An Undergraduate Major in Applied Mathematics: A Historical Perspective 

Submitted by Tony I Garcia on

By Prof. K.K. Tung, Applied Mathematics

During the Decadal Program Review conducted this April, the Department posed the following question to the Program Review Committee: Should the Department establish an undergraduate major in applied mathematics?  This may seem like a strange question, as almost every applied mathematics department in the US has its own undergraduate major. (There are some exceptions but these are the non-departmental units such as joint programs among several departments existing in their graduate schools.) The Program Committee strongly endorsed the idea and our home College of Arts & Sciences is encouraging us to proceed. In the June Faculty Meeting the faculty voted unanimously to proceed with the establishment of a major and a B. Sc. degree in Applied Mathematics.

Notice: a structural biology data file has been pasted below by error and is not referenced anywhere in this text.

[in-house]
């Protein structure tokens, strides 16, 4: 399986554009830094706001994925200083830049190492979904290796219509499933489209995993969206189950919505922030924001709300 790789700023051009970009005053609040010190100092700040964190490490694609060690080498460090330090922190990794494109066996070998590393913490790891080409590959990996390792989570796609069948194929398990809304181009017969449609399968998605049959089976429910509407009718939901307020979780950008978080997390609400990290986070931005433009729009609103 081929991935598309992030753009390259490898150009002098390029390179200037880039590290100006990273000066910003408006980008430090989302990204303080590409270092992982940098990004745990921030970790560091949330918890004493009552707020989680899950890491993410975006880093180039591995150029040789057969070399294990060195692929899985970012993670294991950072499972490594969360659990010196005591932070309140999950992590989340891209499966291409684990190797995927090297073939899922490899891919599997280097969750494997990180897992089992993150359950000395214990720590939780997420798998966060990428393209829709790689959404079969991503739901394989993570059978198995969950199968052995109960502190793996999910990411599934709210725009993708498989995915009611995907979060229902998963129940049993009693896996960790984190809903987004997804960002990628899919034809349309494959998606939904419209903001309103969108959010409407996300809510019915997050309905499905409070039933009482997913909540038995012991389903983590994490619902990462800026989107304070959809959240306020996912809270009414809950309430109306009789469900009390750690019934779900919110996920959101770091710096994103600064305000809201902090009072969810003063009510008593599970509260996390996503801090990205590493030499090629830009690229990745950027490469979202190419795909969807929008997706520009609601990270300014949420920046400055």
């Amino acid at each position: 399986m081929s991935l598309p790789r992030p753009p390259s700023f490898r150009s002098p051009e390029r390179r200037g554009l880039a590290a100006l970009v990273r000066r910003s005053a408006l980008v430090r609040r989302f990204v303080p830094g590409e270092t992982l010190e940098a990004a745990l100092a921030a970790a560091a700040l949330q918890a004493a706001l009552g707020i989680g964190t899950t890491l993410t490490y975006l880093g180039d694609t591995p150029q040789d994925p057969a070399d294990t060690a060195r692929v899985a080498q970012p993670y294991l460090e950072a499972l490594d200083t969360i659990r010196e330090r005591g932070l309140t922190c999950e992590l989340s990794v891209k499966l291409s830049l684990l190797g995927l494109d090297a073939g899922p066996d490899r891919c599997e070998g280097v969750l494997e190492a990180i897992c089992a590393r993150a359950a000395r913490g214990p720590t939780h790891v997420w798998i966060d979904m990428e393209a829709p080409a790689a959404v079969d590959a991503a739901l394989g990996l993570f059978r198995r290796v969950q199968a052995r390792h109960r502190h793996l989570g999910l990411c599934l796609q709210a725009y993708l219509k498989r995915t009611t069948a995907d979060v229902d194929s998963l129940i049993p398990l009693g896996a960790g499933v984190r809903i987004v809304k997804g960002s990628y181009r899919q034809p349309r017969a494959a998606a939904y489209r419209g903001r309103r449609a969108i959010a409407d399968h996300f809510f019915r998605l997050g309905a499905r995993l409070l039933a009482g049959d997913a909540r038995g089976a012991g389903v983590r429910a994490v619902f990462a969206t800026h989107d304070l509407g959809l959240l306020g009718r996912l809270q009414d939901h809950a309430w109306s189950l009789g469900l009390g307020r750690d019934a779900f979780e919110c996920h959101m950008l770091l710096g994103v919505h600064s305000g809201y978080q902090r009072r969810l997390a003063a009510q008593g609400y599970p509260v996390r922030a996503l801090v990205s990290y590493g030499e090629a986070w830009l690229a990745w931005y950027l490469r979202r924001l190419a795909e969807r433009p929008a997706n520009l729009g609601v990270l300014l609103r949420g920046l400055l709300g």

The path of AMATH to an undergraduate major has had many twists and turns. When the Program in Applied Mathematics was formed almost 50 years ago, its home was in the Graduate School, and the approved degree offerings, the Ph.D. and M.Sc. degrees in Applied Mathematics, were both at the graduate level. An undergraduate degree, B. Sc. Degree in Mathematical Sciences (Applied Mathematics) was also established but housed in the Mathematics Department and jointly administered by the two departments. The curriculum consisted of the calculus sequence in Mathematics, and beginning physics sequence from the Physics Department, with more advanced specializations in Applied Mathematics. Years later, institutional memory faded, the character of the major moved away from Applied Mathematics and ceased to be jointly administered with us.